Popcorn is a great real-world example and science phenomenon to use when discussing the kinetic molecular theory of gases, the phase change of water from a liquid to a gas, Gay-Lussac’s gas law (pressure directly related to temperature), Charles’ law (volume and temperature directly related), or the ideal gas law (PV = nRT). After covering the KMT and gas laws in class, complement the lesson with a student-designed inquiry activity using several brands of popcorn, both bag and microwave varieties to examine and explain the phenomenon of popping corn.
When a popcorn kernel is heated, the trapped water in the endosperm turns into steam, building up pressure inside the pericarp to more than 9.0 atm. This pressurized, super-heated steam transforms the soft starch in the endosperm into a gelatinous material. The pericarp ruptures, releasing the steam and gelatinous starch that solidifies upon cooling. The resulting popped kernel is 40 to 50 times its original size. The optimum moisture level for popcorn is 14%, below that value, the size of the popped kernels is smaller and the number of kernels that pop decreases.
Students observe popping corn.
HS-PS3-2. Develop and use models to illustrate that energy at the macroscopic scale can be accounted for as a combination of energy associated with the motions of particles and energy associated with the relative positions of particles.
Students should wear goggles and aprons or lab coats during the activity and exercise due caution around Bunsen burners or hot plates. Inform students that cooking oil boils at a higher temperature than water (225° C), and have them cover their beakers with aluminum foil to contain the popping corn and boiling oil.
Note: Remind students not to eat any of the popcorn produced in the lab.
To save time, you may wish to pre-count popcorn kernels and have them in a labeled cup ready to hand out to students. Dispose of the popped corn in the trash. All glassware will need to be washed with detergent and hot water to remove the oil.
What is the percent by mass of water in your sample of popcorn? Show your work and include all units.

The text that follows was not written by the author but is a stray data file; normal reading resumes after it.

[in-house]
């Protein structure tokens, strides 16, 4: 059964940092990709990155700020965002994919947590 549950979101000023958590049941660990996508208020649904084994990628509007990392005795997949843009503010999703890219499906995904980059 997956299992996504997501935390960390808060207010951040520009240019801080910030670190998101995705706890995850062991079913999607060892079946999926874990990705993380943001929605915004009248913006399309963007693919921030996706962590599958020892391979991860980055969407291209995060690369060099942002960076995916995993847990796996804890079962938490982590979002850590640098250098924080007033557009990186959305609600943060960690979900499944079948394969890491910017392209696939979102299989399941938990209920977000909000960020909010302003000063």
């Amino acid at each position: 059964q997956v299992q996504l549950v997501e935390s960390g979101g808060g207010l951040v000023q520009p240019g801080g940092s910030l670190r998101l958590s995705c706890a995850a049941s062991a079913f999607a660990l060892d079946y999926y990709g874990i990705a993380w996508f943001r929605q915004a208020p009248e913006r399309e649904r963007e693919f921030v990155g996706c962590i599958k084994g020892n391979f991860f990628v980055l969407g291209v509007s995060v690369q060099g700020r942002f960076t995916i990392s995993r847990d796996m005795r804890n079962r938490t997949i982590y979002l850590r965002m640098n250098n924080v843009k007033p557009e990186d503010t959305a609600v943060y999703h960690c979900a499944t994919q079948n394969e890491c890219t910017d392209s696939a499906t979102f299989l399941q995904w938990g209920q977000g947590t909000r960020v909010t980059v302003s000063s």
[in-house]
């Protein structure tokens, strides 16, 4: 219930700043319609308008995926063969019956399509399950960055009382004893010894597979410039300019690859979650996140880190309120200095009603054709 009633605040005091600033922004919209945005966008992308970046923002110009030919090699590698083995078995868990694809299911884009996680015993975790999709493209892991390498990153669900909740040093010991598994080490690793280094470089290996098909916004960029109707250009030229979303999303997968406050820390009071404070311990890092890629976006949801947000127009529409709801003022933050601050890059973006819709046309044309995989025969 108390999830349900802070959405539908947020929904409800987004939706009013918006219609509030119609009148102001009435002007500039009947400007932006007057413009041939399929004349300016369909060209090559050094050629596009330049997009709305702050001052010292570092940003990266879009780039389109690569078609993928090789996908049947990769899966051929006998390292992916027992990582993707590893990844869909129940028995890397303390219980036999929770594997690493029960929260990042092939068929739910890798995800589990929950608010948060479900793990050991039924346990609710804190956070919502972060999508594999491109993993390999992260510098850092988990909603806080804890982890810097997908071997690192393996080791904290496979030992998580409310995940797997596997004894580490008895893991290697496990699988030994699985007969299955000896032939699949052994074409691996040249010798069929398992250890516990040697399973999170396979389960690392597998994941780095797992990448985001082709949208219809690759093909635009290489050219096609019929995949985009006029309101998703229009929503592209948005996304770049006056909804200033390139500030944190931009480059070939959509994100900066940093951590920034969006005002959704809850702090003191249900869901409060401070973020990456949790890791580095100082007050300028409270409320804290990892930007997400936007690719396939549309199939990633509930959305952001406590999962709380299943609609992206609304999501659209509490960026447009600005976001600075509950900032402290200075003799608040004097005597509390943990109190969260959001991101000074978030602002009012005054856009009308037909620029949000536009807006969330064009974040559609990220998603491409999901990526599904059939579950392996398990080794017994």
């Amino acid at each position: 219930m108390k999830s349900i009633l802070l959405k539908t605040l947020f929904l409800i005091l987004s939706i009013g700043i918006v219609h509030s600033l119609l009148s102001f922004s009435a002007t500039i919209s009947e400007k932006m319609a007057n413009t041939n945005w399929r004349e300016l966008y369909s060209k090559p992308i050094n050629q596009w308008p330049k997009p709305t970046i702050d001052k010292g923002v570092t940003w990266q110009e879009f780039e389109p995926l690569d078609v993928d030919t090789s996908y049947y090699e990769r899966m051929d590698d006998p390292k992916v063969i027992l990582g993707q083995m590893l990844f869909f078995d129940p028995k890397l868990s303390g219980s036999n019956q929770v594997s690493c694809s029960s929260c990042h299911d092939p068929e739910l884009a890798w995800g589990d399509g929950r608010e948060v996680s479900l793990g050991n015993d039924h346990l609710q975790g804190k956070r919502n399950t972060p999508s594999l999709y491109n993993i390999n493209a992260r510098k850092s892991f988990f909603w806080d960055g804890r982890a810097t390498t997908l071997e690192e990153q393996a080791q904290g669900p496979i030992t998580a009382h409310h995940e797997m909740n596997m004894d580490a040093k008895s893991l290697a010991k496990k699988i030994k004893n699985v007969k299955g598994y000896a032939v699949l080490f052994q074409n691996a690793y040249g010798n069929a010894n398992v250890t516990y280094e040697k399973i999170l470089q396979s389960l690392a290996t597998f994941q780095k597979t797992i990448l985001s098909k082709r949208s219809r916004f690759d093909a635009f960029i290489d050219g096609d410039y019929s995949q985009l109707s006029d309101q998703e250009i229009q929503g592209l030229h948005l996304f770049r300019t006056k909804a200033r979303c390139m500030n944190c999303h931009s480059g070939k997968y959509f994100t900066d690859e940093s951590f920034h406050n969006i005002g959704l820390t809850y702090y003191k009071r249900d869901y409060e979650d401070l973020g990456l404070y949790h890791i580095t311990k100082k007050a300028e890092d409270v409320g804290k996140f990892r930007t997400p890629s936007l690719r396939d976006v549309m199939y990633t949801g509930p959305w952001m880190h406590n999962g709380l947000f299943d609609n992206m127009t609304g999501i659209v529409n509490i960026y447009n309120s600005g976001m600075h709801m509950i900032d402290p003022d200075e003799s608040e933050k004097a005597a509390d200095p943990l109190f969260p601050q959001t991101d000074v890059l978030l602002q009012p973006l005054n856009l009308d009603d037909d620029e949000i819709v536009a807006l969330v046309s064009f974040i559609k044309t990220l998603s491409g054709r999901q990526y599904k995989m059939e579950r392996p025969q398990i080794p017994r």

% of water in kernels = water lost ÷ mass of kernels × 100
0.20 g ÷ 2.10 g × 100 = 9.5%
Compile the class data and calculate the mean water percentage for bag popcorn and microwave popcorn.
Student answers will vary depending on the values submitted by groups. Students may need to be reminded of how to calculate mean or average.
Use the class data to explain any differences between bag and microwave popcorn.
Check the averages. There will likely not be significant differences in percent mass when comparing the types of kernels. The corn kernels are of the same variety but packaged differently.
Use the kinetic molecular theory, gas laws, and class data to construct a model explaining why popcorn pops.
Popcorn kernel is heated → KMT: heat added, temperature increases, KE increases, particle motion increases
Trapped water in the endosperm turns into steam → KMT: heat added, boiling point of water is reached, phase change from liquid water to steam, heat of vaporization is absorbed so liquid water turns to steam, gas laws apply
Pressure inside the pericarp increases → Gay-Lussac’s law: as temperature increases, pressure increases; Charles’ law: as temperature increases, volume increases (combined gas law can also be stated)
Pressurized, super-heated steam changes the soft starch into a gelatinous material → KMT: heat is added, particle motion is increased, allowing the steam to mix with the starch, creating a gelatinous material
Pericarp ruptures → KMT: structural failure of the pericarp resulting in the loss of steam/water molecules
Steam is released Ideal gas law: amount of water molecules decreases, moles of water decrease, and the quantity of (PV/T) decreases
Heat source is removed → KMT: temperature decreases, KE decreases, particle motion decreases
Gelatinous starch cools and solidifies → 2nd Law of thermodynamics: thermal equilibrium is reached, popcorn is a room temperature
Written descriptions, particle diagrams, flow charts, or procedural sketches may all serve as models.
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